. te

Mercury Jupiter

<http://www.youtube.com/watch?v=lgNdN9ugs3o> <http://www.videojug.com/film/the-planets-explained> (Both of these websites show a short video about the planets orbiting the sun.)

m . u

• Useful websites:

w ww

Earth and space sciences

• A meteoroid is a piece of rocky or metallic material which travels in space. Once a meteoroid enters Earth’s atmosphere and begins to burn up, it becomes a meteor. Most meteors burn up before hitting the Earth’s surface. A meteorite is a meteor or any part of it that hits the Earth’s surface without burning up.

Mars

o c . che e r o t r s super Venus

Saturn

Neptune

Earth

<http://www.kidsastronomy.com/solar_system.htm> <http://starchild.gsfc.nasa.gov/docs/StarChild/solar_system_level2/ solar_system.html> <http://coolcosmos.ipac.caltech.edu/cosmic_kids/AskKids/index. shtml> (These websites contain information to read about the solar system and space bodies within it.)

2. (a) Jupiter (c) Venus (e) Saturn

(b) Mercury (d) Neptune (f) Mars

Preparation • Colour photographs in reference books or charts of the solar system and the various space bodies would be useful to display while treating this section.

AUSTRALIAN CURRICULUM SCIENCE

46

www.ricpublications.com.au

R.I.C. Publications®


What are some of the objects we can see from Earth? – 1 Read the text. Think about what these words have in common—clouds, stars, the sun, the moon, aircraft, rainbows and birds. Can you guess? They are some of the objects we can see from Earth. Some, like the clouds, are closer to us in the atmosphere. Others, like the stars, are far away in outer space.

r o e t s Bo r e p ok u S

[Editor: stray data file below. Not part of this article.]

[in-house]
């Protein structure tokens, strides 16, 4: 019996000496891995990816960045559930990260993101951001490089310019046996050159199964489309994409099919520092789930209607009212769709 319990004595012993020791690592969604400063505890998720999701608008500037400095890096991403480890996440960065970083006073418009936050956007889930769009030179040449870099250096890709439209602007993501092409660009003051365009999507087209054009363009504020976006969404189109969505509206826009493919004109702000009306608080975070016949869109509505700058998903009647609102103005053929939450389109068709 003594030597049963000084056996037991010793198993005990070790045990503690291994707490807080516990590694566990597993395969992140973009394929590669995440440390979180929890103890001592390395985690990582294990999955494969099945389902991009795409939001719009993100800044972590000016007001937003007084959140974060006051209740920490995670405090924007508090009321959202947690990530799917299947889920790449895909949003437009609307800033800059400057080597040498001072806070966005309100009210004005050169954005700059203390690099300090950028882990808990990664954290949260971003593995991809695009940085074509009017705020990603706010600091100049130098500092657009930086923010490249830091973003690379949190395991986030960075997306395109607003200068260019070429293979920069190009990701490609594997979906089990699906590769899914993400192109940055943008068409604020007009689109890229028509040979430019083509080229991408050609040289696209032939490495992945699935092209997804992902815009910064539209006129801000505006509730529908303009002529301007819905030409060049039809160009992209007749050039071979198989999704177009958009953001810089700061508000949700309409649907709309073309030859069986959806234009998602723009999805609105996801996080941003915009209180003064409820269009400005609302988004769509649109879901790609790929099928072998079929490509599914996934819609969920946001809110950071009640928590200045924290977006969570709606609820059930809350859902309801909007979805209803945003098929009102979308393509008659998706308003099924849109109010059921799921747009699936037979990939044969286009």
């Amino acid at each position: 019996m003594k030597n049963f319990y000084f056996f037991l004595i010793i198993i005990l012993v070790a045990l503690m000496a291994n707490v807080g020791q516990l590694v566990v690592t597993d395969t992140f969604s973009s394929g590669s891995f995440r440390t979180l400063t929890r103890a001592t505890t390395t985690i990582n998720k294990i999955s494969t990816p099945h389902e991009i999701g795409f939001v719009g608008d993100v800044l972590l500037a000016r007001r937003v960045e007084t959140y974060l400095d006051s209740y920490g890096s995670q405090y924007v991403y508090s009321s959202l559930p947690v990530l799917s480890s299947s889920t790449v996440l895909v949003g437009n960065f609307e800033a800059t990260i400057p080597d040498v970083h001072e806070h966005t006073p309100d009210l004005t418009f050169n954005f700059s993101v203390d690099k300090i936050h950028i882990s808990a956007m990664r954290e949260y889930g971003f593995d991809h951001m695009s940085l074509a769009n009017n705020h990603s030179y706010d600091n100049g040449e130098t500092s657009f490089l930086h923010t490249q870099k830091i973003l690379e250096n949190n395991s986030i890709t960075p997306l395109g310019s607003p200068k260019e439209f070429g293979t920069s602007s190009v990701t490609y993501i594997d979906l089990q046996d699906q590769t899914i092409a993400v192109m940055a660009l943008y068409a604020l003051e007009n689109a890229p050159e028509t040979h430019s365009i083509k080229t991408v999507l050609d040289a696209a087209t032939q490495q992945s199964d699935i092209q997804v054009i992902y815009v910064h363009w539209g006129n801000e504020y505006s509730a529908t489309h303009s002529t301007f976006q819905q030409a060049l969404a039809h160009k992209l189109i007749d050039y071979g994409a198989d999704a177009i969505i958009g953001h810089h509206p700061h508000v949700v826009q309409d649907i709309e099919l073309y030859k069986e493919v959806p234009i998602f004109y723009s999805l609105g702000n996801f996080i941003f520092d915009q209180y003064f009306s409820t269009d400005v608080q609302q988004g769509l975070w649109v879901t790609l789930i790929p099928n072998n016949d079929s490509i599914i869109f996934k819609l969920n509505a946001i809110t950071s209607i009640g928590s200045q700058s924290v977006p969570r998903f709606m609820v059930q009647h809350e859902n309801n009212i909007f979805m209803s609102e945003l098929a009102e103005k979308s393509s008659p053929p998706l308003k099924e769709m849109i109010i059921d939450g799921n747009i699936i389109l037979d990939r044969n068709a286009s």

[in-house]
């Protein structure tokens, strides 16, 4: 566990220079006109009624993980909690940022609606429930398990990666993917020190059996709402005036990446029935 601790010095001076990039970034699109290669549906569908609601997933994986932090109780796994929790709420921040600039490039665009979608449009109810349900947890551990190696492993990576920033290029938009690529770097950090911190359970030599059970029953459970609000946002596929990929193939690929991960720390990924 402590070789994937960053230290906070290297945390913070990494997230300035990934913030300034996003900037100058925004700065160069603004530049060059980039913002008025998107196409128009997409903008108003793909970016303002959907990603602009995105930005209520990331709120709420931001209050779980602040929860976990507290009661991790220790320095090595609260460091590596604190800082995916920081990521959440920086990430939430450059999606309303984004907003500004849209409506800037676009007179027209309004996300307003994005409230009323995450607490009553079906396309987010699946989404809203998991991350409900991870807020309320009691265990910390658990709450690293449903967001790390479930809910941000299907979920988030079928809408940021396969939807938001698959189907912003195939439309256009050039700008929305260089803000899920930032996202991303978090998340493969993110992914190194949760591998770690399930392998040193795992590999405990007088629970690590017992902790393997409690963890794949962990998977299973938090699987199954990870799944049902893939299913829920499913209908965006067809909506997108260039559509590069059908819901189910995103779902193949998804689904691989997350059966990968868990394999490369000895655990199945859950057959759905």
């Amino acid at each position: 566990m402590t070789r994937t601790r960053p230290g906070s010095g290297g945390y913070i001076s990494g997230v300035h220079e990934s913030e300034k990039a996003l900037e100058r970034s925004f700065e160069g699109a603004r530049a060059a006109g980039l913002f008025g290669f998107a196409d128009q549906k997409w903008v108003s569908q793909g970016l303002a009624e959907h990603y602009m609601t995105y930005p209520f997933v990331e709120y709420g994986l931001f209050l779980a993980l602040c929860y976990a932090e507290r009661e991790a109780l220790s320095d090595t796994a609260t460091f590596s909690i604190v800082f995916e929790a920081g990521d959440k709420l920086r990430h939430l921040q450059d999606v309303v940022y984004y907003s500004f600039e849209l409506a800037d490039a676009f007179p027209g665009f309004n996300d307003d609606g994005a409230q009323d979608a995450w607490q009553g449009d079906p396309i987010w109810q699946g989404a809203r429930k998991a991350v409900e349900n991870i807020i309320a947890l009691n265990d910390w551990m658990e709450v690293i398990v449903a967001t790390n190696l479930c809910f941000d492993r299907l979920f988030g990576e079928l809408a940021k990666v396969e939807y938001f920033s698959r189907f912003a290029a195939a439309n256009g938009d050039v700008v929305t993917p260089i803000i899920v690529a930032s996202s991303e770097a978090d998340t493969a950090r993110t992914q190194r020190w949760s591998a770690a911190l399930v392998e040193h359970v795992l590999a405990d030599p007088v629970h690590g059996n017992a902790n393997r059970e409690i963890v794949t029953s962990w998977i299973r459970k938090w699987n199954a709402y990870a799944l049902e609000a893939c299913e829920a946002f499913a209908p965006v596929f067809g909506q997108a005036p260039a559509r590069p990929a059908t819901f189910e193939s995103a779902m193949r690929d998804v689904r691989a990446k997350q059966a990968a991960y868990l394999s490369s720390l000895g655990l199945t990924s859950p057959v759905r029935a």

Plutoids and dwarf planets Comets are chunks of © R. I . C . P u b l i c a t i o n s orbit the sun like the planets. dirty ice, dust and gas. Like planets, they have When ap comet gets too •f orr evi e w u r p o s e s onl y• enough gravity (force) to close to the sun, the ice

. te

starts to melt. This pushes out from the comet with other material to form a ‘tail’.

pull themselves into a round shape. But they don’t have enough gravity to control other space bodies around them. Examples of plutoids are Pluto and Eris. Ceres, found in the asteroid belt, is a dwarf planet.

m . u

w ww

There are eight planets in our solar system: Mercury, Venus, Earth, Mars, Jupiter, Saturn, Neptune and Uranus. All the planets orbit the sun at different distances from it. Those like Mercury and Venus that are closer to the sun are much hotter than those like Neptune and Uranus that are much further away.

o c . che e r o t r s super

Most of the planets have one or more moons. A moon is a space body that orbits a planet as it orbits the sun. All of a planet’s moons are smaller than it. Earth has one moon. Jupiter has the most discovered so far—63!